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When Gavin and Adley Hoffman bought a drone four years ago, they began using it to videotape waterfalls, parks and lakes around Ithaca. The brothers thought of turning their videos into a business, but they didn't know where to start.

A year later, they enrolled in the Youth Entrepreneurship Market (YEM), a program in Ithaca that teaches students in 4th to 12th grade the nuts and bolts of starting a business. They found their first client at an outdoor market organized by the program, and their business, GA-Studios, was launched.

"We learned how to make a business plan, how to budget, how to get known in the community, and how to keep surviving as a business," says Gavin, 17, who has continued to run his videography startup with his 12-year-old brother. "It was a good boost to get our business going."

The videography venture is one of several successful businesses students in the region have created after participating in YEM, sponsored by New Roots Charter School. On March 7, YEM will return to Ithaca with a series of five workshops for students on everything from idea generation to financial literacy.

At least 10 local entrepreneurs will share their experience at the Saturday morning workshops, helping students learn about starting and running a business. The first four workshops will be held at REV Ithaca Startup Works, where students will develop their businesses for the market. Alternatives Federal Credit Union will host a fifth workshop about financial literacy and future planning.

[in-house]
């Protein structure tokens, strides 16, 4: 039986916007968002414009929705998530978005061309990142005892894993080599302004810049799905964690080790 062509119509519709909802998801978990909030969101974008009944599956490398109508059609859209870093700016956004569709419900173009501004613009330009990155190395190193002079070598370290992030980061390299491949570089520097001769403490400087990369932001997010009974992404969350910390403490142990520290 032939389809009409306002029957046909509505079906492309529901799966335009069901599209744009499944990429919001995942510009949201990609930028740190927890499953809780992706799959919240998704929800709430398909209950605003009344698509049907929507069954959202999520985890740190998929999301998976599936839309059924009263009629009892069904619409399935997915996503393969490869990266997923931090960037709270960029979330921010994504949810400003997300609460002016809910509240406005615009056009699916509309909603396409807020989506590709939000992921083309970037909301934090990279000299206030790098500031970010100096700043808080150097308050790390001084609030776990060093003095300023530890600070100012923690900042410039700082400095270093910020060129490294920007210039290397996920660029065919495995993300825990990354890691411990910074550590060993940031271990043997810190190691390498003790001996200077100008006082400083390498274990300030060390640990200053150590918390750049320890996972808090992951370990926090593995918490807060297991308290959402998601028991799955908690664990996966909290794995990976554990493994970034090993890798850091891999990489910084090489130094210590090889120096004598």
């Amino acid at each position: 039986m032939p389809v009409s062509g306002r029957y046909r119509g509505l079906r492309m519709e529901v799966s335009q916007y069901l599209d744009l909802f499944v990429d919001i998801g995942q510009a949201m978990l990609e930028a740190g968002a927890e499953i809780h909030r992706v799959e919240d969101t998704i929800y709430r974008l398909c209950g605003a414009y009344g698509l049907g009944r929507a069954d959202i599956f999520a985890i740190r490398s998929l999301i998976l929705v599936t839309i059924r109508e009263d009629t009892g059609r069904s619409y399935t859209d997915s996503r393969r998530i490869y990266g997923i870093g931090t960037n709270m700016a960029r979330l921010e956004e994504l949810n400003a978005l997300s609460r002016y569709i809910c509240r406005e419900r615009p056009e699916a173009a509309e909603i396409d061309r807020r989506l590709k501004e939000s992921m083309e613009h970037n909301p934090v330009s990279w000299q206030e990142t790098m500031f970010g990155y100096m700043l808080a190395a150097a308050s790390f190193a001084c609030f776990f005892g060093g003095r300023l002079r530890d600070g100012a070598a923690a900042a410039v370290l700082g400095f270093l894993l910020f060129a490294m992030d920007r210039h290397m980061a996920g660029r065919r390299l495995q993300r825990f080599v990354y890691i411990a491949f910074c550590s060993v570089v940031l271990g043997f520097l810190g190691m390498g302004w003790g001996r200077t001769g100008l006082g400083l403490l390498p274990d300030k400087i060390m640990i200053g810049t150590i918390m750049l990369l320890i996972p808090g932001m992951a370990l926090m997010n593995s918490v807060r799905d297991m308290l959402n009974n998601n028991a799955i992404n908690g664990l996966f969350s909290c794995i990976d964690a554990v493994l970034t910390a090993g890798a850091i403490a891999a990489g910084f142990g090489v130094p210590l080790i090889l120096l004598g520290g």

The program culminates with a series of fours outdoor markets for the students to sell their products, beginning on May 16th on The Commons during the Rootstock Youth Music Festival, also sponsored by New Roots Charter School. The youth markets will then move to the Ithaca Farmer's Market at Steamboat Landing through August.

YEM was cofounded in 2016 by Michael Mazza, whose daughters had asked him how they could expand their driveway lemonade stand, and Ethan Ash, an Ithaca entrepreneur who wanted to connect youth with local entrepreneurs for training on starting a business. Since the program a year later, more than 150 students have participated in YEM.

"YEM is a great representation of the type of education offered at New Roots, where students are empowered to use their entrepreneurial thinking to be problem solvers in the community," said Mazza, director of community engagement at New Roots Charter School.

This year, organizers of the program are encouraging students to consider the social impact of their businesses in the community. In past years, students in YEM have donated a percentage of their profits to organizations such as the SPCA and the Tompkins County Public Library.

"We've tried to instill in the kids a sense of social responsibility and social impact through the program," Ash said. "It's not just about making money. It's the power that making money can have and the power that their ideas can have in shaping the world around them."

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